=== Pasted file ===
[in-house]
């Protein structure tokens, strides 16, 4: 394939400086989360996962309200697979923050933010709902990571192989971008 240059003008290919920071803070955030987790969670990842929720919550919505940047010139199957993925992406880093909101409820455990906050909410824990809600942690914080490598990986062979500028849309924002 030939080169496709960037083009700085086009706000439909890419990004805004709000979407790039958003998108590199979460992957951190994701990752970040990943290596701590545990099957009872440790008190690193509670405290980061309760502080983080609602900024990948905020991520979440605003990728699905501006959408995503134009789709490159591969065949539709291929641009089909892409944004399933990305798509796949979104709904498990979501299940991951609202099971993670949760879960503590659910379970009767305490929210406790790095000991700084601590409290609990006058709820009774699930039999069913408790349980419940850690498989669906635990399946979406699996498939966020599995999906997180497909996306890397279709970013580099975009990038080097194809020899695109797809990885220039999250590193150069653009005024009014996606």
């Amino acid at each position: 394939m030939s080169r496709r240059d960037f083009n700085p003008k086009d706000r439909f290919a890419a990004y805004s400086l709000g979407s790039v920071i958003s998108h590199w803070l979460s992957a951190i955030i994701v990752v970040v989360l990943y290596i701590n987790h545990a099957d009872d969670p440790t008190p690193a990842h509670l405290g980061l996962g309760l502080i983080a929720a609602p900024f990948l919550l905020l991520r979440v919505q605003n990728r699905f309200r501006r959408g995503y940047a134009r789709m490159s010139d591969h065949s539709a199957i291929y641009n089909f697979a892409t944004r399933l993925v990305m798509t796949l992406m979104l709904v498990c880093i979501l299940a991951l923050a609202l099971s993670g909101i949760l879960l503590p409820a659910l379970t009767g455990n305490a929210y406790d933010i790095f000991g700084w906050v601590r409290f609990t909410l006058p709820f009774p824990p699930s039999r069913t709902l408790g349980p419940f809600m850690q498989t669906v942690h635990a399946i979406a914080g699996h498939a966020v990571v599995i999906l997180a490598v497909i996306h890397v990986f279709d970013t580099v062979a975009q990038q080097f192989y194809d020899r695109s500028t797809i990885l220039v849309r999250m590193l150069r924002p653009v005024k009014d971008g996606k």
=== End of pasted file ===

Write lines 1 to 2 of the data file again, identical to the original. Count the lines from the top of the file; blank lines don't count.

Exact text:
[in-house]
């Protein structure tokens, strides 16, 4: 394939400086989360996962309200697979923050933010709902990571192989971008 240059003008290919920071803070955030987790969670990842929720919550919505940047010139199957993925992406880093909101409820455990906050909410824990809600942690914080490598990986062979500028849309924002 030939080169496709960037083009700085086009706000439909890419990004805004709000979407790039958003998108590199979460992957951190994701990752970040990943290596701590545990099957009872440790008190690193509670405290980061309760502080983080609602900024990948905020991520979440605003990728699905501006959408995503134009789709490159591969065949539709291929641009089909892409944004399933990305798509796949979104709904498990979501299940991951609202099971993670949760879960503590659910379970009767305490929210406790790095000991700084601590409290609990006058709820009774699930039999069913408790349980419940850690498989669906635990399946979406699996498939966020599995999906997180497909996306890397279709970013580099975009990038080097194809020899695109797809990885220039999250590193150069653009005024009014996606």